[Updated below] In the 1998 blockbuster The Bourne Identity, the character Jason Bourne (played by Matt Damon) is discovered floating in the water by an Italian fisherman, who rescues him by bringing him on board. Explains Wikipedia:
While treating the unconscious body, the ship's medical officer finds a device with the number of a safe deposit box embedded in the man's hip. The man wakes up, and discovers he is suffering from retrograde amnesia. Over the next few days on the ship, the man finds he is fluent in several languages and can perform uncommon tasks such as sea navigation and tying exotic knots in the ship's ropes, but he cannot remember anything about himself including his identity or why he was found in the ocean.
Compare that to this: A man wanders out of Discovery Park, realizes he has $600 in his sock and he has no idea who he is. Further, explains the Seattle Times:
This much is clear: He is fluent in English, French and German. He possesses a professorial knowledge of European cultural history. He seems to have traveled the world. And he says he is a widower. But he said he doesn't know who he is or when he was born. Or how he got here and why. Or whether he even wants to know.
But he said he doesn't know who he is or when he was born. Or how he got here and why. Or whether he even wants to know.
[Spoiler alert]: Of course, Bourne was a youthful secret-government-program-trained assassin in peak physical condition, one who suffered from flashbacks to a botched mission. Seattle's mystery man, dubbed Jon Doe, is middle-aged and, judging from the photographs, does not appear to be in peak physical condition. (He does sport a pretty impressive Sam Elliott/Wilford Brimley-style walrus 'stache.) And his flashbacks--to academic lectures and the death of his wife--are not of the shady CIA variety.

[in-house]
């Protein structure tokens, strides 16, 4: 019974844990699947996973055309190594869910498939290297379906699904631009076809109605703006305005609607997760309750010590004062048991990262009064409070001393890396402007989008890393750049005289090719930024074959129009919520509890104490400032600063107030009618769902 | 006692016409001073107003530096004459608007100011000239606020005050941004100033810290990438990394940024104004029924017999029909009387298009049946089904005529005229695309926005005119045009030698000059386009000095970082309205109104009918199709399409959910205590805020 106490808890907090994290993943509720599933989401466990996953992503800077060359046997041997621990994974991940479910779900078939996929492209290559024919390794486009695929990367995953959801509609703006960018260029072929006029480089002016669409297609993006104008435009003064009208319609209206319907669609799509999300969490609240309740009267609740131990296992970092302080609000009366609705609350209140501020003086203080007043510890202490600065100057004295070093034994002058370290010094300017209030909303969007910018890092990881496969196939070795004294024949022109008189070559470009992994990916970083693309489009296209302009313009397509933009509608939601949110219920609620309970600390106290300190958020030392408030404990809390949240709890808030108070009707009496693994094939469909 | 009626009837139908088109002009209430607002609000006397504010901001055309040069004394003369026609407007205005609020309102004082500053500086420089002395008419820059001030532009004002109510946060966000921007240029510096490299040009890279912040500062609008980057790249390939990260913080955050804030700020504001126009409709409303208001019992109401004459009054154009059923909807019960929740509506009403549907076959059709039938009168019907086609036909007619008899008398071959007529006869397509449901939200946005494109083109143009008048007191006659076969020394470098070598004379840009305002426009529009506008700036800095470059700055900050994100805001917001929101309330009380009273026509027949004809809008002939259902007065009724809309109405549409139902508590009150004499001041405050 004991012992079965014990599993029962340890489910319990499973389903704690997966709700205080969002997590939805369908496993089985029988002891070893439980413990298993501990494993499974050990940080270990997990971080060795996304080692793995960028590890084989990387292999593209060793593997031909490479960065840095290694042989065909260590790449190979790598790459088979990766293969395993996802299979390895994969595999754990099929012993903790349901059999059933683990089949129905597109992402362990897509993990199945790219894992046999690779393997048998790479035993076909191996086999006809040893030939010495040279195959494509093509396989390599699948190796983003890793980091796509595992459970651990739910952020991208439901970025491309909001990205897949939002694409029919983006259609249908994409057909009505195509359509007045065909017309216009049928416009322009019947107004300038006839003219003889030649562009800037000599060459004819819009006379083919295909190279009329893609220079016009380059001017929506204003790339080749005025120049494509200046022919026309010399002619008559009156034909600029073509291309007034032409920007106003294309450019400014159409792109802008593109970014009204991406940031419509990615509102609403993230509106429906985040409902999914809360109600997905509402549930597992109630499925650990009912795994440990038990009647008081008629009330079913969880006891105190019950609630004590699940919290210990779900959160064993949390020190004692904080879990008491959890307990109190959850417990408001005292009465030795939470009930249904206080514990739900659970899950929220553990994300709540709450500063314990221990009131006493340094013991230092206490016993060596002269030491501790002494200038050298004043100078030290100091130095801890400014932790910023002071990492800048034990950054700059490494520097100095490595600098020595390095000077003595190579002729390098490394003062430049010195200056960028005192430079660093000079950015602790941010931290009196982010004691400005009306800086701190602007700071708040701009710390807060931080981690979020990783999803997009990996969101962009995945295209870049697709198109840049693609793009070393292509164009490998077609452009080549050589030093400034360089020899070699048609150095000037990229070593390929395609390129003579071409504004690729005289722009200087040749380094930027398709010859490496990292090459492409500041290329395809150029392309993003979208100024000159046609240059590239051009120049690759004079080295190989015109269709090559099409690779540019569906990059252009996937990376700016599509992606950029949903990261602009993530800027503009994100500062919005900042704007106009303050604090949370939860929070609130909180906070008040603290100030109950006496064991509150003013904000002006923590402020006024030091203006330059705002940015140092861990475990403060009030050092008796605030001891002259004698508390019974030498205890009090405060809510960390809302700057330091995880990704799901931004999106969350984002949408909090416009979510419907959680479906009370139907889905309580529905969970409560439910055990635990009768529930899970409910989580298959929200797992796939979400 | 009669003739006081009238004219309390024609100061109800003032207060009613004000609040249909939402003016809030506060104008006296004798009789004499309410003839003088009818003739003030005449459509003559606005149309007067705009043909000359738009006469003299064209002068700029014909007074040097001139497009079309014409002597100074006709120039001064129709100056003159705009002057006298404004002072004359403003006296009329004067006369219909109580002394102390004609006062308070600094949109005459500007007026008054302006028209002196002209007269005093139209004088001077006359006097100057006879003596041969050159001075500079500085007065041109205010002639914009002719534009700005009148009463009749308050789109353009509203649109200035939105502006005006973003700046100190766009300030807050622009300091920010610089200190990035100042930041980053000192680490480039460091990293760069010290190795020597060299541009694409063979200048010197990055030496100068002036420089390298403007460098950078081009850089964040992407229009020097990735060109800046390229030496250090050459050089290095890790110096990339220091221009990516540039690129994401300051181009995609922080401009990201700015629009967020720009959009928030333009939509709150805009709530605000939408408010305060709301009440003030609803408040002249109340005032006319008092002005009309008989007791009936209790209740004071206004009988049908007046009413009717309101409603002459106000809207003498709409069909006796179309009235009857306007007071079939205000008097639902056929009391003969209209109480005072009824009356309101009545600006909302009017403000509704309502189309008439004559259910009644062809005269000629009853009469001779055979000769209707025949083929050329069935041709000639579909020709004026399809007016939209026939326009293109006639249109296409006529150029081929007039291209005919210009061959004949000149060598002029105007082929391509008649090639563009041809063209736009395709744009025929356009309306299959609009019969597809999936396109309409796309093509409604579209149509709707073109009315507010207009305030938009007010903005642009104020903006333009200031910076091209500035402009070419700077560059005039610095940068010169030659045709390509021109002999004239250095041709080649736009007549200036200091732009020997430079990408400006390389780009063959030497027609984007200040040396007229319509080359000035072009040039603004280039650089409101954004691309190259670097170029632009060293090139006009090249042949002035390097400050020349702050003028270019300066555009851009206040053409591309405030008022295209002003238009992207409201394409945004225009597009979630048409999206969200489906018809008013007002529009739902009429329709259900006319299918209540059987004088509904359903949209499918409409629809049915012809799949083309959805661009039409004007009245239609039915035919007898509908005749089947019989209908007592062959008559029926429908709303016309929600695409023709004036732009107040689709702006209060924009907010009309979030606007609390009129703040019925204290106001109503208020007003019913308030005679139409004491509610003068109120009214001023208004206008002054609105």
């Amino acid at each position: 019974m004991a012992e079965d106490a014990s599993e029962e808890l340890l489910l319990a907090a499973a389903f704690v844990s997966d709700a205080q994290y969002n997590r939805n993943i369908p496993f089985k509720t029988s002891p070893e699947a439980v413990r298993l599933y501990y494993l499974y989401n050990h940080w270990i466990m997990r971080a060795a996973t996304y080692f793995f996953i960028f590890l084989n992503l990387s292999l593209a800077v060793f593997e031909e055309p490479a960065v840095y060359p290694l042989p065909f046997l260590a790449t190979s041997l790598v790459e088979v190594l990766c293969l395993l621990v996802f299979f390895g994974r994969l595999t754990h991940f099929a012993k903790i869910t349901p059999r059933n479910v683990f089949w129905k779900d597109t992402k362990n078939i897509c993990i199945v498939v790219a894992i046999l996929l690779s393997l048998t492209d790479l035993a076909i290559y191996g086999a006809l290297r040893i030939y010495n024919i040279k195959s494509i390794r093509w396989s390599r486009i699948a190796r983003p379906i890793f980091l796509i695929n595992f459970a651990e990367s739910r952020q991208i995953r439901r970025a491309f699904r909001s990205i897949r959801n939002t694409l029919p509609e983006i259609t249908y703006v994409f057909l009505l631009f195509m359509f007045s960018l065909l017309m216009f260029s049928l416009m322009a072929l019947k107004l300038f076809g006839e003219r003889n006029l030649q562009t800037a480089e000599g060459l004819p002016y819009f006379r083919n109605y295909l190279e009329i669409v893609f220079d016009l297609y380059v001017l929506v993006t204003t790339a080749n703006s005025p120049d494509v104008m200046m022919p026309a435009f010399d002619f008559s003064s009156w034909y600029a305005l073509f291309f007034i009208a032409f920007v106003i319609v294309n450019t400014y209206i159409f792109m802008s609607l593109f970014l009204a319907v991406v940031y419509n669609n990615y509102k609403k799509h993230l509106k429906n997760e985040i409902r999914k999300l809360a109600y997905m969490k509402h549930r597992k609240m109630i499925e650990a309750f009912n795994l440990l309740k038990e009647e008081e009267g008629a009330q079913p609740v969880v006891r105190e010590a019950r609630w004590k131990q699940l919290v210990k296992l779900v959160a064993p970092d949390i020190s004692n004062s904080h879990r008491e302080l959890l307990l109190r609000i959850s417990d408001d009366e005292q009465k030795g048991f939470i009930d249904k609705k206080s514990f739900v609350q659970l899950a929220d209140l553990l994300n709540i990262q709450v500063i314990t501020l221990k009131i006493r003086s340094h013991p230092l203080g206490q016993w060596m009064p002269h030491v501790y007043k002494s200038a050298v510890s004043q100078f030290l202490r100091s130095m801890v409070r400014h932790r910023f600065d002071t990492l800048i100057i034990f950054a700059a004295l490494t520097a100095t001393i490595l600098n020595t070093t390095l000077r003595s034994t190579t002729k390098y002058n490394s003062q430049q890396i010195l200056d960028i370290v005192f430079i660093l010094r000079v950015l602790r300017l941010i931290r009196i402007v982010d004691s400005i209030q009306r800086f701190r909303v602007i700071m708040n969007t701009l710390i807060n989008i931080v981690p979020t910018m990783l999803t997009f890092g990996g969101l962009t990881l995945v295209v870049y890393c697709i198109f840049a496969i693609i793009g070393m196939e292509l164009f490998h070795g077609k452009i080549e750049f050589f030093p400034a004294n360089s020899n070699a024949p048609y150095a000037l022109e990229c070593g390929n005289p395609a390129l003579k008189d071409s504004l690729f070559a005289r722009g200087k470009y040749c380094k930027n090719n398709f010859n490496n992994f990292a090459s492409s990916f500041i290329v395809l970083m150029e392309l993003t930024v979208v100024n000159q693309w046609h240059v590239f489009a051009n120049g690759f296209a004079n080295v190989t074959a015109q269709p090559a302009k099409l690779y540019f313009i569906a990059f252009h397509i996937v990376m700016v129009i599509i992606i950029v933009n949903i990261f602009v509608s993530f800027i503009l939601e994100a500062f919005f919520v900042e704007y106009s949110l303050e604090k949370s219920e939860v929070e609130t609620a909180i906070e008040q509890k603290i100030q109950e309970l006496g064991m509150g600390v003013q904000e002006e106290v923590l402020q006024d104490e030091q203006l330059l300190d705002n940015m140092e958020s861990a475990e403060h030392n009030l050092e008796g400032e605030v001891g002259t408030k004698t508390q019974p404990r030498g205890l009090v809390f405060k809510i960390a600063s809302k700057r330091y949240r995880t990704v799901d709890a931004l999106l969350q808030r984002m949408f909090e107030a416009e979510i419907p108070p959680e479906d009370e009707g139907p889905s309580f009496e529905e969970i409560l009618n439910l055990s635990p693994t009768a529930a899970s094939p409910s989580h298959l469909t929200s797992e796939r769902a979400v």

Meanwhile, his identity may have been solved by Times commenter davidakast, who says the man's name is Edward Lighthart. Judging from this page (scroll down for the English), which is also from the comment thread (probably the most worthwhile in Times history), that seems likely. The bio states that Lighthart is the managing director of PR outfits in Austria and Slovakia who previously worked with Wall Street firms on "logistical system designs" and who "has also taught in Slovakia, Austria, and the Peoples' Republic of China undergraduate university courses in sociology, comparative religion, philosophy, ethics, English, and research methodologies."
The Wall Street would provide a good hook for a financial espionage element, and maybe his PR firm serves some shady, powerful folks. But even if it doesn't involve cinematic-caliber espionage, this is the most fascinating story Seattle's had in a while.
Update: Jon Doe is indeed Edward Lighthart, who apparently is not only a high-powered PR consultant with an encyclopedic knowledge of European history, but also has an epic art collection and was a "high-caliber chef." This story only gets better.